The WiFi Alliance recently released their latest security and authentication standard, WiFi Protected Access 3 (WPA3), but two security researchers have discovered a weakness in one of its protocols.
WPA3 is the newest standard in WiFi security, better securing public and private networks.
It makes connecting to non-HTTPS websites and unsecured WiFi a lot safer.
Linus Sebastian of Techquickie has an excellent video explaining WPA3 in an easily digestible five minutes.
“[WPA3] will encrypt each individual gadget’s connection to an unsecured access point, making it much less likely you’ll have your data stolen…” Linus says.
WPA3 uses the same level of encryption as the currently-mainstream WPA2, which is 128-bit encryption.
If properly implemented, 128-bit encryption is extremely hard to crack.
Sr. Systems Engineer and Security Architect Mohit Arora explains in an article on EE Times that “even with a supercomputer, it would take 1 billion billion years to crack the 128-bit AES key using brute force attack.”
“This is more than the age of the universe (13.75 billion years).” Arora says.
But WPA3’s biggest boon arguably lies in its security for networks with weak passwords, which are still all too common.
This security comes in the form of a new handshake protocol called Simultaneous Authentication of Equals (SAE), commonly referred to as Dragonfly.
With WPA2, attackers can intercept encrypted data and try to decrypt it endlessly with brute force attacks, which guess passwords until correct.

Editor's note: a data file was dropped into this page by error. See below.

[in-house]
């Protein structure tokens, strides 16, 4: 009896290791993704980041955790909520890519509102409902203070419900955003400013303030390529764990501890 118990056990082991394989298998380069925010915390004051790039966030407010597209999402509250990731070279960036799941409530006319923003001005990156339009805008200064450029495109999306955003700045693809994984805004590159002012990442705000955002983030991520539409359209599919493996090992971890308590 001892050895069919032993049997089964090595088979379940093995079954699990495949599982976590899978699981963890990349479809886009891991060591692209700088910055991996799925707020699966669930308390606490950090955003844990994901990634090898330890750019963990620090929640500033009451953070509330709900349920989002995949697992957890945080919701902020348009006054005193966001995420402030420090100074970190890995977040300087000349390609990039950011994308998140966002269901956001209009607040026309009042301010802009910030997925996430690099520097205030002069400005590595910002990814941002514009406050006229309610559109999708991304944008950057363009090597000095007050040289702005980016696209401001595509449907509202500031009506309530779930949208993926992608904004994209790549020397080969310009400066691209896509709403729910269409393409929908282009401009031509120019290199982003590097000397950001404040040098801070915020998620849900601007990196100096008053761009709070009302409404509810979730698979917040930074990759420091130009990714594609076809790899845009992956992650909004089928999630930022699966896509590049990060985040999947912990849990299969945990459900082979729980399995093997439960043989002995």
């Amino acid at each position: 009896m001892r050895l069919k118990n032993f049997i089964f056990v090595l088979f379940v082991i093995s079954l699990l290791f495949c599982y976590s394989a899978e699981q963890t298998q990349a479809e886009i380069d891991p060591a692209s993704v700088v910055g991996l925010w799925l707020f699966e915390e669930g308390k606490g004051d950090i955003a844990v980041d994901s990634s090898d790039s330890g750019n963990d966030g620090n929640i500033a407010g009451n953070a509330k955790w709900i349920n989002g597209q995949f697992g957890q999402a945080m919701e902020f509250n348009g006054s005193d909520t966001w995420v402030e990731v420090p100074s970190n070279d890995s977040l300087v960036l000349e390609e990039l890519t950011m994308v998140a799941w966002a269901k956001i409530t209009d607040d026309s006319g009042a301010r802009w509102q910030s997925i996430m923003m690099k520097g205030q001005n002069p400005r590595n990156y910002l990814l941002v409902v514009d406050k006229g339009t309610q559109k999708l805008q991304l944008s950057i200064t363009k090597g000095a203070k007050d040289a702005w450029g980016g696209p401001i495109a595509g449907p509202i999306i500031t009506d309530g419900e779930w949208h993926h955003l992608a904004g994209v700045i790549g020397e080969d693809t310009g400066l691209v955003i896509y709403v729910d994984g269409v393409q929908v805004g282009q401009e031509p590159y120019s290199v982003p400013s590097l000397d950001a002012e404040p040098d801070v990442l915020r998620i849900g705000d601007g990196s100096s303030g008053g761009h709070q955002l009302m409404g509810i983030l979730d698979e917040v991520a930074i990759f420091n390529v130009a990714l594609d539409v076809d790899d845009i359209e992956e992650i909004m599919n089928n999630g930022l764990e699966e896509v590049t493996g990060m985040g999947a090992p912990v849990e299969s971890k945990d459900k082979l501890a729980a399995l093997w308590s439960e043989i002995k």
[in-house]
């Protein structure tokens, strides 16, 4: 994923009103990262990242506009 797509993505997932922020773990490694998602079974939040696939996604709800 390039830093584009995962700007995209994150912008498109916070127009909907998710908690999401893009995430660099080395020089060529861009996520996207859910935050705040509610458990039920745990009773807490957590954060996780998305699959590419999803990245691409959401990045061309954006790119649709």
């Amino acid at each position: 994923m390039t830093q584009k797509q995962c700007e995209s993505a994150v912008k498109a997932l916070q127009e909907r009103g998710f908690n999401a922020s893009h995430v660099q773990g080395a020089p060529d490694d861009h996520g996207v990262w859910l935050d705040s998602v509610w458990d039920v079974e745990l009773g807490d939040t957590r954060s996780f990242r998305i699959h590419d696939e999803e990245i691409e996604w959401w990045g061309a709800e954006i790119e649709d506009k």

“With WPA3, attackers only get one guess at your password each time they try to crack the code, and they have to interact with your network every time they do; meaning that even weak passwords will be made much more time-consuming to crack, which will hopefully dissuade attacks which require assailants to continuously hang out in range of your [WiFi] router.” Linus Sebastian of Techquickie says.
However, as two security researchers have discovered, Dragonfly does have its flaws, which are commonly referred to as Dragonblood.
Unfortunately, Dragonfly is vulnerable to password partitioning attacks.
Mathy Vanhoef (New York University Abu Dhabi) and Eyal Ronen (Tel-Aviv University), the security researchers that discovered and named Dragonblood, explain how these attacks work in their in-depth paper on the security flaw.
“These attacks resemble dictionary attacks and allow an adversary to recover the [network passwords] by abusing timing or cache-based side-channel leaks.” Vanhoef and Ronen say.
“…our cache-based attack exploits [Dragonfly’s] hash-to-curve algorithm.
“The resulting attacks are efficient and low cost: bruteforcing all 8-character lowercase password requires less than 125$ in Amazon EC2 instances.”
They also discuss in the paper how to protect against the attacks and how small changes to Dragonfly could prevent such attacks.
Vanhoef and Ronen immediately notified The WiFi Alliance of Dragonblood, who say there is “no evidence of the vulnerability being used against Wi-Fi users maliciously…”
The WiFi Alliance have also took immediate steps to deliver stronger security protections to WPA3 users.
“These issues can be resolved through a straightforward software update – a process much like the software updates Wi-Fi users regularly perform on their mobile devices.” The WiFi Alliance say.
“WPA3-Personal is in the early stages of deployment, and the small number of device manufacturers that are affected have already started deploying patches to resolve the issue.”
WPA3 has not hit the mainstream yet, with WPA2 remaining the most widely-implemented WiFi standard, but people can expect to see WPA3’s slow rollout into the public space continue over the next year.
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Mitchell has a Bachelor of Arts with Majors in Journalism and Foreign Relations; and a Diploma of Digital Design.